It will probably come as no shock to you parents out there that I absolutely love my daughter and that I am completely in love with my daughter. She and I are attached at the hip most days. She’s my buddy, my angel, my heart, my breath. I love her so much that there truly are no words to describe the feeling I have…

…And yet, there are still some days when I find the tasks associated with being a mom, well, burdensome. Oh, I really hate using that word. I mean, I am literally choking back the tears by writing that! I know how blessed I am to have a child, to have a healthy, smart, active, beautiful child who basically tells me to go screw myself every single minute of every single day. And I am incredibly grateful for being her mother, that includes the good and the bad stuff. But, I also feel the pains of parenthood at times. Like being vomited on. Like getting kicked in the back all night because she won’t sleep in her own bed. Or like asking ten times before we leave the house if she has to go potty, and after we get everything in the car and her buckled into her car seat that I’m pretty sure would protect her if we launched her into orbit, then she tells me she has to go pee. And if we don’t get to the toilet immediately then we basically start the whole day over—bath, get dressed, find a pair of dry shoes—and that’s just for me because she peed down my leg.

Everything is fine until I hit a deadline and then she spikes a random fever in the middle of July. But after she comes home from daycare, the fever has magically disappeared. She wedges toys in places we shall not mention, she wipes her spaghetti-sauced face on the sofa, she wipes boogers on everything but a tissue and her favorite place is my hair. She has this need still at 3 years old to pull the collar of my shirt down in public. She refuses to eat anything that doesn’t squish out of a tube of some sort and lately she greets random people at the door naked. I mean she had clothes on when I went to open the door, and by the time we open the door, her clothes have vanished.

She locks me out of the house. She freaks out when I run the vacuum cleaner. She jumps into the air off of every piece of furniture and expects me to catch her no matter what. My shoulder is completely torn up right now to the point that I can’t turn the steering wheel in my car with one arm.
And typically, despite all this. I love most of it. Some of it, as a mother, I even find endearing. She is crazy and active and out of control and I want nothing more than to cheer her on. But, where it gets hard is when I am tired. Or when I am sick. Or when I have a mountain of work that needs completing and no time to do it in. Or when family offers to help but really just adds work on. Or when I’m super stressed out about paying the bills AND being mom at the same time. Then, during those times, I tend to lose my patience.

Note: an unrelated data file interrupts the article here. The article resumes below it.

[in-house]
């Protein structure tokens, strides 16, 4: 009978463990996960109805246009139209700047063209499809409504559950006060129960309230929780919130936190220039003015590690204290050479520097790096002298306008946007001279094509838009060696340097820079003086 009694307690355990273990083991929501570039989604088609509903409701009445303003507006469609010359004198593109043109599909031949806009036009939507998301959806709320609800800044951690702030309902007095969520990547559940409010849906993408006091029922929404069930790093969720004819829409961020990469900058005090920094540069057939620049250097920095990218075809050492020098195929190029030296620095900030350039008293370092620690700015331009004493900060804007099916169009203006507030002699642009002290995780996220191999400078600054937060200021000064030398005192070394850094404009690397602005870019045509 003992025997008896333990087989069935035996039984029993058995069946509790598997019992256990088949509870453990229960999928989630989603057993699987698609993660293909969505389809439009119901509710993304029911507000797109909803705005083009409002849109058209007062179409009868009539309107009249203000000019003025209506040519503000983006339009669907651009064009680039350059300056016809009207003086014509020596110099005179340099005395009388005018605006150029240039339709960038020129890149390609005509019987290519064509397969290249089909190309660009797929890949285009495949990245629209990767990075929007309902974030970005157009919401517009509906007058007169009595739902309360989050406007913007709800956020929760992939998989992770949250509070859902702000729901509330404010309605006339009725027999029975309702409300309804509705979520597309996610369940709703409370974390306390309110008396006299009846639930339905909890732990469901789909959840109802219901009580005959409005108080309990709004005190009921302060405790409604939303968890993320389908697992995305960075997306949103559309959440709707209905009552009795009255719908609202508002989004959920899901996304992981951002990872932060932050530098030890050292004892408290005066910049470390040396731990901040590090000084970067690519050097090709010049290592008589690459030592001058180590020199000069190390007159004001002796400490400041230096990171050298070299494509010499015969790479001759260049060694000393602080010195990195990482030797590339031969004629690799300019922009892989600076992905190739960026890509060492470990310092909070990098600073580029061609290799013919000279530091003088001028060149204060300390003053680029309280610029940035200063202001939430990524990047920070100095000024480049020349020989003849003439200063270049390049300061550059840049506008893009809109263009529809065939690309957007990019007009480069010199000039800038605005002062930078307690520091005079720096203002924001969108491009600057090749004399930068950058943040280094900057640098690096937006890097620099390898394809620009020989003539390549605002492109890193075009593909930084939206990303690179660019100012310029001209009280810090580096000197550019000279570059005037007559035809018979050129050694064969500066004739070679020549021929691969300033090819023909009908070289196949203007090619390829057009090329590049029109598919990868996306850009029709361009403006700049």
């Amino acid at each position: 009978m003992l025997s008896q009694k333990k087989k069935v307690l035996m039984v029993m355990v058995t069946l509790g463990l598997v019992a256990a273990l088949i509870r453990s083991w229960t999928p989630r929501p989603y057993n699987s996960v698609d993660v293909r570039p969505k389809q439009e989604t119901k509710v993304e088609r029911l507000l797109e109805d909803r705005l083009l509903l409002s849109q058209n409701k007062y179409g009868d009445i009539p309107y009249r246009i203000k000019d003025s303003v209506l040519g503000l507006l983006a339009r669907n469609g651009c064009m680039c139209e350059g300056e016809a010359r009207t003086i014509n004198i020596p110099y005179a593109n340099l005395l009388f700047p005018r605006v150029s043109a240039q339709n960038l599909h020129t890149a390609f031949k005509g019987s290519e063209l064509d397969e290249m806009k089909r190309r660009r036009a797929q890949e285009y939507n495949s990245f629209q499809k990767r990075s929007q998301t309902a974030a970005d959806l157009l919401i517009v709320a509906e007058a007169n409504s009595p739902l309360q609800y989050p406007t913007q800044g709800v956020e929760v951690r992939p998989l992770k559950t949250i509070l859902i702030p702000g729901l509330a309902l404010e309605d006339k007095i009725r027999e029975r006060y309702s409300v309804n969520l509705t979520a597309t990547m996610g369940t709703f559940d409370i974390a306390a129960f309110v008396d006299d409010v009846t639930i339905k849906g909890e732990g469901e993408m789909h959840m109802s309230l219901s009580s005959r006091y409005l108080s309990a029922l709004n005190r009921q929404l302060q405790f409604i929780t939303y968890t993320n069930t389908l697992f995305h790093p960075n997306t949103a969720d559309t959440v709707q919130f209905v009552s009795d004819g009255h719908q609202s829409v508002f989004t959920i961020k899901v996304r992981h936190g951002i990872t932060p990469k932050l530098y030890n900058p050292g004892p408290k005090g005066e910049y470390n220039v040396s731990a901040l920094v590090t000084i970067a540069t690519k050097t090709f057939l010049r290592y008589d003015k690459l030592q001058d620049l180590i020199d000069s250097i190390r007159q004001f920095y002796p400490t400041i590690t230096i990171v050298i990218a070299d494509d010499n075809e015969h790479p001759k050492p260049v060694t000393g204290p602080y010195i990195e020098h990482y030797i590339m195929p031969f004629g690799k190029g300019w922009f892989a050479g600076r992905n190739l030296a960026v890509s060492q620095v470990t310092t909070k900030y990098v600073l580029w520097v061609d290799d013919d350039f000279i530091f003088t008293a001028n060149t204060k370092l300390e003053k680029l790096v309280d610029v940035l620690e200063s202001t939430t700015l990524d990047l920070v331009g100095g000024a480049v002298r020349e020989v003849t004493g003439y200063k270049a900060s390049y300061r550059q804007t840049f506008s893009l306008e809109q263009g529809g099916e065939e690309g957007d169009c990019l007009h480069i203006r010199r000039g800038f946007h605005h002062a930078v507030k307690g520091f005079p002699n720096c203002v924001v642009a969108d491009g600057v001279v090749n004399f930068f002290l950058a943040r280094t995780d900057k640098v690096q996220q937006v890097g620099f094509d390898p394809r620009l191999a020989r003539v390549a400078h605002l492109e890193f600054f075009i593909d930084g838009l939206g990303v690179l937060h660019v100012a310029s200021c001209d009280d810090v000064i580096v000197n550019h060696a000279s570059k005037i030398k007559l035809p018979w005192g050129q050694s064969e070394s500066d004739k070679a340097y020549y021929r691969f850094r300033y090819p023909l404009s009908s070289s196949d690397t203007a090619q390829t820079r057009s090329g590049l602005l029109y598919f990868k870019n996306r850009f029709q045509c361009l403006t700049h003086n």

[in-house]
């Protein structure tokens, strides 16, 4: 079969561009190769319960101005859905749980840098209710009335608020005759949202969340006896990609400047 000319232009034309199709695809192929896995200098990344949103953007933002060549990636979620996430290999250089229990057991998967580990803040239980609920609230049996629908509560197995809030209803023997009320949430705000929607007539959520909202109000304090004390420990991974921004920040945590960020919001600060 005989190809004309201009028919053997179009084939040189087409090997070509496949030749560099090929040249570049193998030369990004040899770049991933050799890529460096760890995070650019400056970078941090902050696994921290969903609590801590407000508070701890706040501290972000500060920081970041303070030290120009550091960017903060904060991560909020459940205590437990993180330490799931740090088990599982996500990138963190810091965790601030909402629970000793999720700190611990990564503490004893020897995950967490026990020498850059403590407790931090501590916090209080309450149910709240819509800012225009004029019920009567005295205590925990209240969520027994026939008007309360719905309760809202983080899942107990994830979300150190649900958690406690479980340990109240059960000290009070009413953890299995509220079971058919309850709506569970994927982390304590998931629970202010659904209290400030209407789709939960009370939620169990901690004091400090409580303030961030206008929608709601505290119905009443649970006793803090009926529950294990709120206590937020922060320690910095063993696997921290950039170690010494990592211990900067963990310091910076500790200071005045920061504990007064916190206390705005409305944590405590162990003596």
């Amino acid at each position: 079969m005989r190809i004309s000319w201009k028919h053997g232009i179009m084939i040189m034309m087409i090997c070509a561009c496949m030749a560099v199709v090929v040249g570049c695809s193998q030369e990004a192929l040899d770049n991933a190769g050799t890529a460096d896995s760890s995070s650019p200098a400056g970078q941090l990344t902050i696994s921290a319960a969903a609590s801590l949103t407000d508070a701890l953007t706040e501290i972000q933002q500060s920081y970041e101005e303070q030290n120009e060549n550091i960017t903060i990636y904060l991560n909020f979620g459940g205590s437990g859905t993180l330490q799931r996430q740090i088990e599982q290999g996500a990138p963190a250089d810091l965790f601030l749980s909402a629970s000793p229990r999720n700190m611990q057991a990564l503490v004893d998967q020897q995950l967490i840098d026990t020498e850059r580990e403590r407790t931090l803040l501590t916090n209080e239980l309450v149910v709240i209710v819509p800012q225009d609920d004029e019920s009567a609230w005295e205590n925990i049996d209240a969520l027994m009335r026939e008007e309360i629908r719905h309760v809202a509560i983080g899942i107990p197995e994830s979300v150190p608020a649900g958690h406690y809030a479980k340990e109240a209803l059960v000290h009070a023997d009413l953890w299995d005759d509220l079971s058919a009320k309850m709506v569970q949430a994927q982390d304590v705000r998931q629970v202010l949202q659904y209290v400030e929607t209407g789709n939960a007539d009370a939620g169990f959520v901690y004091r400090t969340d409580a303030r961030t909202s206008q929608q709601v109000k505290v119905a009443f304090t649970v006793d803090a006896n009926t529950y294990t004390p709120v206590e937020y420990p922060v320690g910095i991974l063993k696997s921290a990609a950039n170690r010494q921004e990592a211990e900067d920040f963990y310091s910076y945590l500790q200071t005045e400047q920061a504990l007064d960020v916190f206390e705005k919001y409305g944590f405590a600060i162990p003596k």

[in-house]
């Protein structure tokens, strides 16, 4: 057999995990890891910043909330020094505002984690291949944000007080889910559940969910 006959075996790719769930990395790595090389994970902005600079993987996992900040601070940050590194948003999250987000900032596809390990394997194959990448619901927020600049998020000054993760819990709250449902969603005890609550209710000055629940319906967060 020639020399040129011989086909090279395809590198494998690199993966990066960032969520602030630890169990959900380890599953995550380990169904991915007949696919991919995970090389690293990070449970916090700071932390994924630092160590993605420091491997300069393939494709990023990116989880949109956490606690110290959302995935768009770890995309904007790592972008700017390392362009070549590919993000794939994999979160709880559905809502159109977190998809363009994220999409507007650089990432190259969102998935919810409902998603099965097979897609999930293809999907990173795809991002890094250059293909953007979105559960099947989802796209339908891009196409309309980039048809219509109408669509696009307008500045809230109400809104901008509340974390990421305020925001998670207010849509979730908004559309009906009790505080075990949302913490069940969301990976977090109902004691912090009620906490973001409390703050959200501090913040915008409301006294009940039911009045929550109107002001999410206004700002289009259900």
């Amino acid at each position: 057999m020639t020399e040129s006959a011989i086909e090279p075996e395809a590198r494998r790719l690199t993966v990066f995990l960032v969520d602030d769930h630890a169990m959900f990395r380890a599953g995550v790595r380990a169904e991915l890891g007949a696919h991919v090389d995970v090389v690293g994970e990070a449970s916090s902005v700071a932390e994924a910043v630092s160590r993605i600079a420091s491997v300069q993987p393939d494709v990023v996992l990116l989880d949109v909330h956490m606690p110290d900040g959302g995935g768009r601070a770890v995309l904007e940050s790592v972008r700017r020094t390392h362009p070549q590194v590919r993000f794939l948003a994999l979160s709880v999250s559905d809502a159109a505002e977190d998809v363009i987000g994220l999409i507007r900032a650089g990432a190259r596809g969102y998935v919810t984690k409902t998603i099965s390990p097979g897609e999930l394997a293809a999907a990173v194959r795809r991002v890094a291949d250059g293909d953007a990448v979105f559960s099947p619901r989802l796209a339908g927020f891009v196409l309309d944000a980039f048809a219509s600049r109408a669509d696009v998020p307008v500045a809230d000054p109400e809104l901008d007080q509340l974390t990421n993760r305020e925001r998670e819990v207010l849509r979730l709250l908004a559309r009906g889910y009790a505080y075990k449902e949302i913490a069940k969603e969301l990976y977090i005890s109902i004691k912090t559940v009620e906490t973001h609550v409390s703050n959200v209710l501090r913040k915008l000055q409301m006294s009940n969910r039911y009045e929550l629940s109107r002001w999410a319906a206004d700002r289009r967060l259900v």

I don’t want to lose my patience. I try to remain cognizant of the fact that she is a little girl and cannot control her emotions. I likewise try to remember that I am a grown woman and should have control over my emotions. But inevitable, sometimes, it all gets the better of me and I yell. Sometimes it is deserved a little and sometimes not, but nevertheless, I always feel like a pile of mom crap after I do it. Mommy guilty hits deep and it hits hard. Those mommy hormones invade when you get pregnant and they never retreat. I blame them for the reason I feel tears well up now during Disney princess movies. But I digress.

The trick, for me, like every mom out there, is finding balance. But, I think it is more than just juggling a multitude of tasks at any given time. One thing I have been teaching about a lot lately is attitude, and I think this is exactly the kind of place where attitude means everything. Being a parent is hard. It’s hard work. It plays on your emotions. But, if I am focused on the negative I described above, then that is how I will my experience with motherhood—as a negative experience. And my daughter will see her childhood in exactly the same light. Because, when I am focused on negative thoughts, I create more of the same. So, in essence, I am self-creating a crappy mommy situation for myself and by myself.

I’m not gonna lie. Lately, I am tired. My thought processes and problem-solving skills aren’t much better right now than that of my toddler. I am losing things. The house is a mess. I forget what day it is sometimes. I can’t find my phone when it is literally in my left hand. I have the sniffles during summer, my shoulder hurts and my quads are sore and I really don’t know why. And I could use all of this as excuses to be in a bad mood. But, I won’t do that. Yes, I get impatient and lose it sometimes. But I quickly try to rebound after. Because I do not want to perpetuate that bad mood cycle. I want to enjoy the things that make my little girl a little girl, because before I know it, she will be off living her own life and I will be home by myself crying at Disney movies and wiping my snot on the sofa and I won’t have anyone else to blame it on.